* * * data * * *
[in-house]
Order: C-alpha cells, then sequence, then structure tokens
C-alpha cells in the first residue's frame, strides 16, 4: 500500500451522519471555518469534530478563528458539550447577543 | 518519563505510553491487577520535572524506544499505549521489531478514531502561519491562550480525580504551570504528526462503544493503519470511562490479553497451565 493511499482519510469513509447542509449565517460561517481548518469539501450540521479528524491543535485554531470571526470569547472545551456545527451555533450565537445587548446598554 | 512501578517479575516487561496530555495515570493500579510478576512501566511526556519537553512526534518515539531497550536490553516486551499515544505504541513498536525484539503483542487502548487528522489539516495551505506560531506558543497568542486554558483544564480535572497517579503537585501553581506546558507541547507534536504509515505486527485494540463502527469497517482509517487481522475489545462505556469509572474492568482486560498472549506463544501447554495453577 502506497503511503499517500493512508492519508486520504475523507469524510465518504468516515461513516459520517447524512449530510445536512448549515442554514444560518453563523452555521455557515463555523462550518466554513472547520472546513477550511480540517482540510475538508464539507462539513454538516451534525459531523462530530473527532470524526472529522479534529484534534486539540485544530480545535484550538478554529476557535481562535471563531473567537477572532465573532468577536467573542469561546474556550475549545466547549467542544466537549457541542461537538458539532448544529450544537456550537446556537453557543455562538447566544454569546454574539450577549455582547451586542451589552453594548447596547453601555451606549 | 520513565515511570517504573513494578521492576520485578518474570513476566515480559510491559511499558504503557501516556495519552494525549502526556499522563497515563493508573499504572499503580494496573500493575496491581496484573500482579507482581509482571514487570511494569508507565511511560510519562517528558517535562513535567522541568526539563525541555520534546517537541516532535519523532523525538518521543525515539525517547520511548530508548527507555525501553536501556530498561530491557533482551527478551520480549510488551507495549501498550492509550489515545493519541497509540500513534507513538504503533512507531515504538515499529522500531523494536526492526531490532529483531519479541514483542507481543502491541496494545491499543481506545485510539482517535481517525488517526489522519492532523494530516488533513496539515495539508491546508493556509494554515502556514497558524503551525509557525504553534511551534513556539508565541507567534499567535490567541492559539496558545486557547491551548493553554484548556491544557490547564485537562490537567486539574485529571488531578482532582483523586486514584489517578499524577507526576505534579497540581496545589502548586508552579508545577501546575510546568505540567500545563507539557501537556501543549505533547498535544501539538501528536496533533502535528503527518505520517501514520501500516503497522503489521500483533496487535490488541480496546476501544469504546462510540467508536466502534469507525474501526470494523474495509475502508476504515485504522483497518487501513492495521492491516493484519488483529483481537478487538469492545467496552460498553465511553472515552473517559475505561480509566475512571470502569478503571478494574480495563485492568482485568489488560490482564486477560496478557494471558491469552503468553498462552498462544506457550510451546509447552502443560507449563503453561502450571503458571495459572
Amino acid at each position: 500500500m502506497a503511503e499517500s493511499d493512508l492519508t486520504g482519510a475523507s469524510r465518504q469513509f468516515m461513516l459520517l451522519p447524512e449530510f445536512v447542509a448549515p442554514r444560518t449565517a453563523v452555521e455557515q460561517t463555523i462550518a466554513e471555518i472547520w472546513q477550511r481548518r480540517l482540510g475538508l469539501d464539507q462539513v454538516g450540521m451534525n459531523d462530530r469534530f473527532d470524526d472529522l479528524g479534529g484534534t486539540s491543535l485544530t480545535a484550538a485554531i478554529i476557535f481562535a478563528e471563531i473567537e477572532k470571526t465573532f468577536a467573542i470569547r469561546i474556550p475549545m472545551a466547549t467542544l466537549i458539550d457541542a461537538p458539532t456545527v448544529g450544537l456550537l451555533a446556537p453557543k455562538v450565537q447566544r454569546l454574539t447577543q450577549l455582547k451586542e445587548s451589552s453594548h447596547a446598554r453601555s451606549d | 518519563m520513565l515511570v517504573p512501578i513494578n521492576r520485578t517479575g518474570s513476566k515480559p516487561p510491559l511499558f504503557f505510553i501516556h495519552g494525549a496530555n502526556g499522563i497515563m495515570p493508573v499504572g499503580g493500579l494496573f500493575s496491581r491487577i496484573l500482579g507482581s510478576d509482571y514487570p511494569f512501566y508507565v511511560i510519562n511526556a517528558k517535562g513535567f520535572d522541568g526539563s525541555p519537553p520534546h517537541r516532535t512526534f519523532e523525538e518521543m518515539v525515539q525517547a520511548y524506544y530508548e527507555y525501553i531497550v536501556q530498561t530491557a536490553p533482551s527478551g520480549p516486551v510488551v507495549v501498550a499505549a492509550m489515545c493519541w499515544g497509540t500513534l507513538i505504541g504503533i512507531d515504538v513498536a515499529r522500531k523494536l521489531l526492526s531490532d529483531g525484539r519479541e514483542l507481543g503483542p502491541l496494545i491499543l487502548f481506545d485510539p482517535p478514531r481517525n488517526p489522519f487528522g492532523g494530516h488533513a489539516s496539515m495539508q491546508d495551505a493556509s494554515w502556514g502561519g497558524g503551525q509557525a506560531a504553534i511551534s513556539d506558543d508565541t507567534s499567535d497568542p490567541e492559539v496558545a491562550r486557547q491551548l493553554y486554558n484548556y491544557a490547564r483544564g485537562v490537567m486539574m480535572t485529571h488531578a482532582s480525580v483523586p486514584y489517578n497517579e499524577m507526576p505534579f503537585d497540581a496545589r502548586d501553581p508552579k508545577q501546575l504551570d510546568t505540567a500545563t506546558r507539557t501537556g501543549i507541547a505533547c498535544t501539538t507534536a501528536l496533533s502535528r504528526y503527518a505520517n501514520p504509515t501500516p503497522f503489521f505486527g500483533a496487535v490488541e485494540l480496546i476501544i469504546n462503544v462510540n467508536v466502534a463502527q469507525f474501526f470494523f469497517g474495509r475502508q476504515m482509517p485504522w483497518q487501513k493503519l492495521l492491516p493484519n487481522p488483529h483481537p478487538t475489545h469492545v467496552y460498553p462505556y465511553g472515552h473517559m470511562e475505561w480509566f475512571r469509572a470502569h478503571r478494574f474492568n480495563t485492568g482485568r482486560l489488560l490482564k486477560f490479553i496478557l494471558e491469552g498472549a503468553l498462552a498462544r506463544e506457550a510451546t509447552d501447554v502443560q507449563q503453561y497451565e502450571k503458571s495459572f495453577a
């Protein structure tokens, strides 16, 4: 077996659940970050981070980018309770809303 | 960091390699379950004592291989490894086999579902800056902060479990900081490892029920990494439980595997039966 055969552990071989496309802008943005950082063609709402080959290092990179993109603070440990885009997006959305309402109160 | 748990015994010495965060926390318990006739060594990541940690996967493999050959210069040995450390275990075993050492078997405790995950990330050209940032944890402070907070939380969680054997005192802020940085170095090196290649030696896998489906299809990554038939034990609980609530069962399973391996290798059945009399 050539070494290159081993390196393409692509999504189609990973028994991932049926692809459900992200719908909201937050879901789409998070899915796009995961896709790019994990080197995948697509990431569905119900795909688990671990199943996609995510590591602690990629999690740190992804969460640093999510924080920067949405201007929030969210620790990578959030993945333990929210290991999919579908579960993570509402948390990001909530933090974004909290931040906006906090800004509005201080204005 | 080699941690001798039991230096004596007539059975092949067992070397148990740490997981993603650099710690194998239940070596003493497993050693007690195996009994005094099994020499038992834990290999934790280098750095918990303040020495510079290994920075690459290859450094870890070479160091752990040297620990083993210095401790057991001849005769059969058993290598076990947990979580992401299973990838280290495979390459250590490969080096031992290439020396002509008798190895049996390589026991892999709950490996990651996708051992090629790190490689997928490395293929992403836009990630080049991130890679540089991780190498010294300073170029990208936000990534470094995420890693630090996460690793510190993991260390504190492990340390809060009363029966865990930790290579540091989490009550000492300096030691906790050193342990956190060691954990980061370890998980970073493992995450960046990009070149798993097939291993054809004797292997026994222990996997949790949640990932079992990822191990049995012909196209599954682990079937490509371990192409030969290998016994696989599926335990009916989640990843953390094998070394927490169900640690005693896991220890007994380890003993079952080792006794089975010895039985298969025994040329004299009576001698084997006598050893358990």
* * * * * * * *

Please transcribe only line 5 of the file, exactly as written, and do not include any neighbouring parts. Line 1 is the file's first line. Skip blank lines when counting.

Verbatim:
């Protein structure tokens, strides 16, 4: 077996659940970050981070980018309770809303 | 960091390699379950004592291989490894086999579902800056902060479990900081490892029920990494439980595997039966 055969552990071989496309802008943005950082063609709402080959290092990179993109603070440990885009997006959305309402109160 | 748990015994010495965060926390318990006739060594990541940690996967493999050959210069040995450390275990075993050492078997405790995950990330050209940032944890402070907070939380969680054997005192802020940085170095090196290649030696896998489906299809990554038939034990609980609530069962399973391996290798059945009399 050539070494290159081993390196393409692509999504189609990973028994991932049926692809459900992200719908909201937050879901789409998070899915796009995961896709790019994990080197995948697509990431569905119900795909688990671990199943996609995510590591602690990629999690740190992804969460640093999510924080920067949405201007929030969210620790990578959030993945333990929210290991999919579908579960993570509402948390990001909530933090974004909290931040906006906090800004509005201080204005 | 080699941690001798039991230096004596007539059975092949067992070397148990740490997981993603650099710690194998239940070596003493497993050693007690195996009994005094099994020499038992834990290999934790280098750095918990303040020495510079290994920075690459290859450094870890070479160091752990040297620990083993210095401790057991001849005769059969058993290598076990947990979580992401299973990838280290495979390459250590490969080096031992290439020396002509008798190895049996390589026991892999709950490996990651996708051992090629790190490689997928490395293929992403836009990630080049991130890679540089991780190498010294300073170029990208936000990534470094995420890693630090996460690793510190993991260390504190492990340390809060009363029966865990930790290579540091989490009550000492300096030691906790050193342990956190060691954990980061370890998980970073493992995450960046990009070149798993097939291993054809004797292997026994222990996997949790949640990932079992990822191990049995012909196209599954682990079937490509371990192409030969290998016994696989599926335990009916989640990843953390094998070394927490169900640690005693896991220890007994380890003993079952080792006794089975010895039985298969025994040329004299009576001698084997006598050893358990």